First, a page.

Paleontologists had long believed that ancient people used land bridges to ] to move from one country to another. Therefore, Luzon, the largest of the 7,641 islands that located the Philippine archipelago in the western Pacific (19459009) in the western Pacific, seemed to be completely out of reach of our ancestors. There are indications that a hitherto unknown human species managed to overcome the ocean currents and settle on the island 50,000 to 67,000 years ago ̵
Armand Mijares, who published the Nature  study published in the journal Nature first discovered fossil, an almost complete foot bone, in the Callao Cave of Luzon 2010. Although the archaeologist of the University of the Philippines Diliman suspected that he might belong to a new species, he needed more evidence . Subsequent site visits in 2011 and 2015 yielded two additional toe bones as well as seven teeth, two finger bones and a portion of a femur . That may not sound like much, but it was enough to confirm the researcher's theory.
Mijares and co-author of the study, Professor Philip Piper of the Australian National University, believe that the fossils belonged to at least three persons – two adults and one adolescent . An analysis of the tiny bones suggests that the ancient human, Homo luzonensis, [1,29 m] was under 4 feet (1.2 meters) tall. The researchers say that their teeth are a mixture of those found in modern humans, Neanderthals and Homo floresiensis (19459011), which used to live in Indonesia – fingers and toe bones were similarly curved Australopithecines, who lived millions of years ago.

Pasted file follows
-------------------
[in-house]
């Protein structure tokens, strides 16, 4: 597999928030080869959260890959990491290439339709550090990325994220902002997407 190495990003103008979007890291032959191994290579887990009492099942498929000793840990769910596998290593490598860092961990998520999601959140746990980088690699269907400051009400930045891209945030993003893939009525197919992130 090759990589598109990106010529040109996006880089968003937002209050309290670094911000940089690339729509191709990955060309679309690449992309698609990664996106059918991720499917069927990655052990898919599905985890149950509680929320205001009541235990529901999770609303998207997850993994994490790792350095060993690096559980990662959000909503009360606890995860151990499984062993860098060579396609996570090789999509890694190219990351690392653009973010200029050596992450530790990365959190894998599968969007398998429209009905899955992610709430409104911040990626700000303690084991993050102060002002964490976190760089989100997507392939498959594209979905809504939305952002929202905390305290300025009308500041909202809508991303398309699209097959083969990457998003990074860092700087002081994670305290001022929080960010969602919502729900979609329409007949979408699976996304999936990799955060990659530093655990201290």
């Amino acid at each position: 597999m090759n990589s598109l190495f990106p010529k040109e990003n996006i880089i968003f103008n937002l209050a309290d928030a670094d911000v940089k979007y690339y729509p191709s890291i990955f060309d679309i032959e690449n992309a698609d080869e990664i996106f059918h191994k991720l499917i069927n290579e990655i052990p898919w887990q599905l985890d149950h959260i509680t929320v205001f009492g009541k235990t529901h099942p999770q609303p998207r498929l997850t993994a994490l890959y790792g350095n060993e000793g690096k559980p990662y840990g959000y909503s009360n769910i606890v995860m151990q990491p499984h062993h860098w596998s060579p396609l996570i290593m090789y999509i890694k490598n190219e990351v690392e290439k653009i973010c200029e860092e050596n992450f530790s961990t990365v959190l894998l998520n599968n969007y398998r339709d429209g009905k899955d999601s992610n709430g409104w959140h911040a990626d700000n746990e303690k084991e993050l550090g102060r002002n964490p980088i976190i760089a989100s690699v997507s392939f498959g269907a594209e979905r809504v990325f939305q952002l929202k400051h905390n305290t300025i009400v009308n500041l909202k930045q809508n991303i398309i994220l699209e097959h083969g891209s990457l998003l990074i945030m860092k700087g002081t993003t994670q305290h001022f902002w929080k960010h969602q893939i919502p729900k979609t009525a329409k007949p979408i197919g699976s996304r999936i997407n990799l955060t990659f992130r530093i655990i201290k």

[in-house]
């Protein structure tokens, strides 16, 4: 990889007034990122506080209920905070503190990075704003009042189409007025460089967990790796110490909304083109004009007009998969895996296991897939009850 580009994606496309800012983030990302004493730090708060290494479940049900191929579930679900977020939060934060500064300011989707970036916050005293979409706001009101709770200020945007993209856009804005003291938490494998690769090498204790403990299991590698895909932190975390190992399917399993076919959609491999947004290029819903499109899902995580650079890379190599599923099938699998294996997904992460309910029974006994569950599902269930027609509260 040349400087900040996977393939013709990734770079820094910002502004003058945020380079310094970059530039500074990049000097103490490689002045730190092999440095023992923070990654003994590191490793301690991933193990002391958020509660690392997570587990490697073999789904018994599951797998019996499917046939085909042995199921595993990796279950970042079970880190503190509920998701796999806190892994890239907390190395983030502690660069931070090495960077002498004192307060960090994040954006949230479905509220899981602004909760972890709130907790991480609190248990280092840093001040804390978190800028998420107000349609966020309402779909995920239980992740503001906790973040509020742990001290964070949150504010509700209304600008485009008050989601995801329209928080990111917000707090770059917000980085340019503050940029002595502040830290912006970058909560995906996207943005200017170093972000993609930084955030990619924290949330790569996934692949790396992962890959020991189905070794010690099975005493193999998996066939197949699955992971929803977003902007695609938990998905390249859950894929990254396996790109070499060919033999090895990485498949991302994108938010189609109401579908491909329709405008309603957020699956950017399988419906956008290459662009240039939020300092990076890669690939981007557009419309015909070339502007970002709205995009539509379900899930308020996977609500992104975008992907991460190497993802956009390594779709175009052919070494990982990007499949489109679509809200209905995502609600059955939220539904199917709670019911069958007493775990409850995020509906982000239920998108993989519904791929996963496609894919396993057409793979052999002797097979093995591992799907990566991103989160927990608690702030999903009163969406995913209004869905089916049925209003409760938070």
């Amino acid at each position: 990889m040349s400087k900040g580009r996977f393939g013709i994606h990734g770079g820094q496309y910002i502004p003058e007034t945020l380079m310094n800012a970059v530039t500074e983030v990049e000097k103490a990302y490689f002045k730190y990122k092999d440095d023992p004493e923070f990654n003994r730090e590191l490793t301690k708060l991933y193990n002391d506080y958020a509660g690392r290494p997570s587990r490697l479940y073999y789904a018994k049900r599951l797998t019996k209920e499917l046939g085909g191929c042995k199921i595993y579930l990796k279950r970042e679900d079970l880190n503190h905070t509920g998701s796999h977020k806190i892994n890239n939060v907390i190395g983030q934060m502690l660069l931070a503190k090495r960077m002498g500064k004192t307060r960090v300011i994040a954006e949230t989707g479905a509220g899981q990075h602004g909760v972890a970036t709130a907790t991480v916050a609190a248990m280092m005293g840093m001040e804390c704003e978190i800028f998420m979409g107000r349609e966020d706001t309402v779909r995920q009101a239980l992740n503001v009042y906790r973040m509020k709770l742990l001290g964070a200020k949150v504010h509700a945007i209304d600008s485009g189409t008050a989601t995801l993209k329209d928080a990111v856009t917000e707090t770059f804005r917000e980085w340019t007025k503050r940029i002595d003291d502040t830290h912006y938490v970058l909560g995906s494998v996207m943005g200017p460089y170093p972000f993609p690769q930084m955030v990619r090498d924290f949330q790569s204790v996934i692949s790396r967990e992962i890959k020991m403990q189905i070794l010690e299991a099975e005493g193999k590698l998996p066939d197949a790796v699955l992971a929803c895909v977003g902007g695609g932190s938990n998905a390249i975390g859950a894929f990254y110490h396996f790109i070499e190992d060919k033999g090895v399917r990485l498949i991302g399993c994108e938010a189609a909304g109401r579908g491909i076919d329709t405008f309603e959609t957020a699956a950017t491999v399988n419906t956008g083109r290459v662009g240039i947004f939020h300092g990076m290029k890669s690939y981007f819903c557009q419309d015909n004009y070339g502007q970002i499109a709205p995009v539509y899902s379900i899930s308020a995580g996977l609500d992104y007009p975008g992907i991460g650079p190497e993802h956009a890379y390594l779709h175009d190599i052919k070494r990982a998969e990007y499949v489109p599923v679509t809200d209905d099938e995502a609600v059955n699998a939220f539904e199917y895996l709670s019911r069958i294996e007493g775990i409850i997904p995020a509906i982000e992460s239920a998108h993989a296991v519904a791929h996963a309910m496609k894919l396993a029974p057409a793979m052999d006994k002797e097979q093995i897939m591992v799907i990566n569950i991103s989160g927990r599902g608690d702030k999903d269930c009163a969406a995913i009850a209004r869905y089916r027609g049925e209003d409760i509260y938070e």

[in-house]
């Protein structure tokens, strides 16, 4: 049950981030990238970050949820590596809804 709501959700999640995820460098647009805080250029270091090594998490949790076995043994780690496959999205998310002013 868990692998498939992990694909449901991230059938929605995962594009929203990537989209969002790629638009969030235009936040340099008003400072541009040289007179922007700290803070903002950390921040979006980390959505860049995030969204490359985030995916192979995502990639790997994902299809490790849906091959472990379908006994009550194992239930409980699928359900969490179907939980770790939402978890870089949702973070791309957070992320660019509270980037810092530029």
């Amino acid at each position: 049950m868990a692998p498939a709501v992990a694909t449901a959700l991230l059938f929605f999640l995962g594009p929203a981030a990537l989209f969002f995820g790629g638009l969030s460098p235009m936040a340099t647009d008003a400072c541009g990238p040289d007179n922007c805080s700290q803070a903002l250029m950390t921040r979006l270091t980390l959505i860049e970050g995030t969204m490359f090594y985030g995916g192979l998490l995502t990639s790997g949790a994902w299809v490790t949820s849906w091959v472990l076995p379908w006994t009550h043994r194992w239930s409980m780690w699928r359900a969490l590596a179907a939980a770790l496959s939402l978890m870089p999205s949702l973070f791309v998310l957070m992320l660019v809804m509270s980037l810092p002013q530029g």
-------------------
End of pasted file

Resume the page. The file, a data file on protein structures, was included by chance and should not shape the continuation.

"It's unbelievable The hand and foot bones are notable Australopithecine ] -like," says Piper. The Australopithecines were the last time on earth in Africa about two million years ago and are considered ancestors of the Homo group, which includes modern humans. Therefore, the question arises whether some of these features as adaptations to the island life or whether it is anatomical features that up to [ H. luzonensis by their ancestors on the were delivered before two million years ago. "
In order to discover the ancestors of the ancients and how they arrived in the Philippines Mijares has to search for new fossils However, this does not bother and says, "I am very proud, because as Filipino and Southeast Asian, we are mostly on the periphery of this [evolution] debate." Now we can actively participate in the debate because our areas – ours Locations – Now Be Recognized And that, I believe, is my heritage in this world. "
Although H. The History of Luzonensis will take several years to decipher Their presence shows that the history of human evolution may be far more complicated than previously thought: experts also realize that in Southeast Asia more Hom Inin species are considered to be accepted, many of which have not yet been discovered .
Resources: nature.com, newatlas.com, nationalgeographic.com